Ranking the Baddest Action Stars of the 1980s
This list is based on several sliding scales of badassery.
Debate all you like, the '80s were the best decade for action movie making. From Hollywood to Hong Kong, stunt work, editing, and storytelling all caught up to real life at the right time and made legends out of guys named Schwarzenegger and Stallone. The '80s introduced the world to directors like James Cameron (The Terminator), John Woo (A Better Tomorrow), and John McTiernan (Predator). And these guys needed big stars to complete their bigger visions. The term "action star" became a part of the lexicon and studios scrambled to find the next big one.
Looking back at this glorious time in movie history, I can't remember having more fun going to theaters. I was a kid, but still, Schwarzenegger was like a god — a primal force for good that could not be denied. What's not to like about that? He, and the rest of his brethren, were like comic book superheroes, but better. They didn't need special powers. These guys knew martial arts. They were built like Greek Gods; and they were equipped with the sickest weapons imaginable. In Kickboxer, Jean-Claude Van Damme dips his hands in glue and broken glass before he fights a guy. That kind of creative violence barely exists anymore. It's all been done, and most of it was done in the '80s. Here are the guys who did it - the top nine action stars of the greatest action decade:
9. Carl Weathers
Underrated as hell, Weathers is best known as Rocky's rival-turned-best friend Apollo Creed in the Rocky movies. But he also grabbed second billing under Schwarzenegger in Predator and starred in his own camp action classic, Action Jackson, in 1988. Weathers was a charmer. He's basically playing Muhammed Ali in the Rocky movies. He's the one fully-formed character in Predator (the traitor). And he plays a Harvard law graduate/ex-sports star/Detroit cop in Action Jackson, one of the best blaxploitation homages of the decade. He lived it off the field too as a star linebacker (Weathers played for the Raiders for two seasons). He looked like a bodybuilder, but could play smart, and he was hugely likable. Plus, dude was in a movie called Death Hunt starring two of the '70s biggest action stars: Lee Marvin and Charles Bronson. He was larger than life, especially for Rocky fans.
'80's resume: Death Hunt, Rocky III, Rocky IV, Predator, Action Jackson
8. Chow Yun-fat
Chow's story was never really told in the States. He was too early on the scene. Hong Kong movies were hard to find in 1980s America outside the film industry. So you're forgiven if you haven't seen A Better Tomorrow, or The Killer. But, you no doubt have seen their influence (Reservoir Dogs, Pulp Fiction). The combination of Chow and director John Woo was formidable. Woo's furious 25 cut action sequences would change how action movies looked from then on, and Chow was his hero. He was the righteous lone gunman, like Eastwood, and an explosive force with a weapon. Nobody fired dual Berettas like Chow. His imfdb page looks like the phone book. Chow was so cool in '80s Hong Kong, young men started mimicking his style, down to the trench coat and sunglasses from A Better Tomorrow. Both Chow and Woo would emigrate to the States in the '90s, but their legacies were intact. For film buffs, the image of Chow firing away, guns in both hands, is an iconic symbol of action filmmaking.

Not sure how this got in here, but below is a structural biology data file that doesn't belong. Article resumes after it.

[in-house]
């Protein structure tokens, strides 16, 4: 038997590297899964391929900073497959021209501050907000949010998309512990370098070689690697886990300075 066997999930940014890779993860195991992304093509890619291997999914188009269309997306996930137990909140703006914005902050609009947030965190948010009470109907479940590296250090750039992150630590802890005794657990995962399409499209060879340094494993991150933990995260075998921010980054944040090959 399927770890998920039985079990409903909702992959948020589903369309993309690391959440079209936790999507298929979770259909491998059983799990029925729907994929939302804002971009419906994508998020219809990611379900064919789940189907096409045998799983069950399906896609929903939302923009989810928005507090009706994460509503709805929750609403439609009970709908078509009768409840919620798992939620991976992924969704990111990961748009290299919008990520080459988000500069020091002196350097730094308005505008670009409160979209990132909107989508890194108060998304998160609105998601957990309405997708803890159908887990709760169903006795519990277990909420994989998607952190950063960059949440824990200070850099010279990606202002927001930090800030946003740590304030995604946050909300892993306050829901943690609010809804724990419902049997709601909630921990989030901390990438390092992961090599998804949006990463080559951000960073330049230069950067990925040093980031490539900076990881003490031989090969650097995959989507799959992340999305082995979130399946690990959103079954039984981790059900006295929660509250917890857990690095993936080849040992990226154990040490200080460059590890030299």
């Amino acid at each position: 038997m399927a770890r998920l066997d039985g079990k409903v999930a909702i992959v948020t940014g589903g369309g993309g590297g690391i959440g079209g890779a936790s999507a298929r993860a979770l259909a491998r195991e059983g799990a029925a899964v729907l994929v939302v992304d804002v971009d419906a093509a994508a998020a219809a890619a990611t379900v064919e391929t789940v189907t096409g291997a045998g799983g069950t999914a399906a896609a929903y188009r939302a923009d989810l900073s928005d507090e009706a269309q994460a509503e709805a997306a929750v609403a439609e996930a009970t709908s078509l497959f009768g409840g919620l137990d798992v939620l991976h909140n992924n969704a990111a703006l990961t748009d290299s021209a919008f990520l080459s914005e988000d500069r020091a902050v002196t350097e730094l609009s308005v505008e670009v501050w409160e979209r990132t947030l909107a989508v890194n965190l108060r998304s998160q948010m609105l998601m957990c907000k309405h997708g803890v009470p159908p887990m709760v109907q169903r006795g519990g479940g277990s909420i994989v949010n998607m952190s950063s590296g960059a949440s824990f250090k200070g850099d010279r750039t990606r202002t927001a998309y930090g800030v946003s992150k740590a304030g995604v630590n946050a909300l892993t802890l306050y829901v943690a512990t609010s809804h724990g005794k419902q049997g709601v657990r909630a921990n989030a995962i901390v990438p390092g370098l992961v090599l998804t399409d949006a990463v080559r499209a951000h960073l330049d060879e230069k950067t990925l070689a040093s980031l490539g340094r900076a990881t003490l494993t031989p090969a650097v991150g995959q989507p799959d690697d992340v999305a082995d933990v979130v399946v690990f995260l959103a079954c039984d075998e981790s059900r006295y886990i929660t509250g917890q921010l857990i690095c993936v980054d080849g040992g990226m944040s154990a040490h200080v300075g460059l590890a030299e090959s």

'80's action resume: Wild Search, The Postman Fights Back, A Better Tomorrow, City on Fire, Prison on Fire, The Killer, The God of Gamblers, too many to name... click here for Chow's full filmography.
7. Chuck Norris
Norris, the founder of Chun Kuk Do, started in movies across from Bruce Lee in The Way of the Dragon (1973). He seemed destined for great things. But his career was always hindered by the scripts he chose. After kicking serious ass in the revenge flicks Forced Vengeance and An Eye for and Eye in the early '80s, Norris started making the Missing in Action movies which were a little too close to Rambo for the public's approval. But Norris' little brother was killed in Vietnam, and he made those movies for him. Despite the Rambo rip-off claims, Norris kept making action movies, dedicating his career to them. He was a rare bird: a white martial artist, and his combination of hand to hand skills and affinity for giant guns made him an action legend.
'80's action resume: The Octagon, Silent Rage, Forced Vengeance, An Eye for an Eye, Lone Wolf McQuade, Missing in Action, Missing in Action 2: The Beginning, Code of Silence, Invasion U.S.A., The Delta Force, Firewalker, Braddock: Missing in Action III, Hero and the Terror
6. Jean-Claude Van Damme
Aside from Schwarzenegger, no foreign action star has had Van Damme's impact on American audiences. A former Mr. Belgium and champion kickboxer, Van Damme played an early version of the alien in Predator, but he was replaced. He broke out With Bloodsport and Kickboxer, '80s action classics that use the final boss conceit of video games to tell fight stories. Van Damme was unlike anyone else. His fight style was violent, but beautiful. After Kickboxer came out, every new Van Damme movie was an event. Teenagers loved him. He was a real-life version of their Mortal Kombat and Streetfighter 2 characters, a true martial artist who fought serious badasses. In Kickboxer, he fights a glass glove match, and in Bloodsport, he defeats Chong Li (Bolo Yeung), one of the great action villains. Van Damme was the strong, silent guy who didn't look like much, but he would kill you if you came after him. If my life depended on a fight to the death tournament of action heroes, Van Damme is my guy.
'80s action resume: No Retreat, No Surrender, Bloodsport, Black Eagle, Cyborg, Kickboxer